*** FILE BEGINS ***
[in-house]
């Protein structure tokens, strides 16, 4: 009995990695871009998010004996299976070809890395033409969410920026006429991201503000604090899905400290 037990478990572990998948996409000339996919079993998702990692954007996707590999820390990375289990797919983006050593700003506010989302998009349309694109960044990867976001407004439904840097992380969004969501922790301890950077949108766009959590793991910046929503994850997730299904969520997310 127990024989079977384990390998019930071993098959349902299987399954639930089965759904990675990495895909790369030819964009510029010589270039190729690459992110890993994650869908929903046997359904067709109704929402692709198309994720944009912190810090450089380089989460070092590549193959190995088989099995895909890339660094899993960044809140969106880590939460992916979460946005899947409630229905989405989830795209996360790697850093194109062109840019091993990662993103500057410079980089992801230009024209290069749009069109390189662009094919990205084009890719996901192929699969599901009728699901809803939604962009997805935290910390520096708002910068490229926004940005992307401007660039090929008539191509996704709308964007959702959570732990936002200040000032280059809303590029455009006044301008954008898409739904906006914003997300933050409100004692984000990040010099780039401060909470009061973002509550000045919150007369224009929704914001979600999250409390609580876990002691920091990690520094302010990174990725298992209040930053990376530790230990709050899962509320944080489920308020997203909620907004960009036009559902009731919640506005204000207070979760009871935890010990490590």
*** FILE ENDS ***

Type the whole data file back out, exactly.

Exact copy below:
[in-house]
């Protein structure tokens, strides 16, 4: 009995990695871009998010004996299976070809890395033409969410920026006429991201503000604090899905400290 037990478990572990998948996409000339996919079993998702990692954007996707590999820390990375289990797919983006050593700003506010989302998009349309694109960044990867976001407004439904840097992380969004969501922790301890950077949108766009959590793991910046929503994850997730299904969520997310 127990024989079977384990390998019930071993098959349902299987399954639930089965759904990675990495895909790369030819964009510029010589270039190729690459992110890993994650869908929903046997359904067709109704929402692709198309994720944009912190810090450089380089989460070092590549193959190995088989099995895909890339660094899993960044809140969106880590939460992916979460946005899947409630229905989405989830795209996360790697850093194109062109840019091993990662993103500057410079980089992801230009024209290069749009069109390189662009094919990205084009890719996901192929699969599901009728699901809803939604962009997805935290910390520096708002910068490229926004940005992307401007660039090929008539191509996704709308964007959702959570732990936002200040000032280059809303590029455009006044301008954008898409739904906006914003997300933050409100004692984000990040010099780039401060909470009061973002509550000045919150007369224009929704914001979600999250409390609580876990002691920091990690520094302010990174990725298992209040930053990376530790230990709050899962509320944080489920308020997203909620907004960009036009559902009731919640506005204000207070979760009871935890010990490590």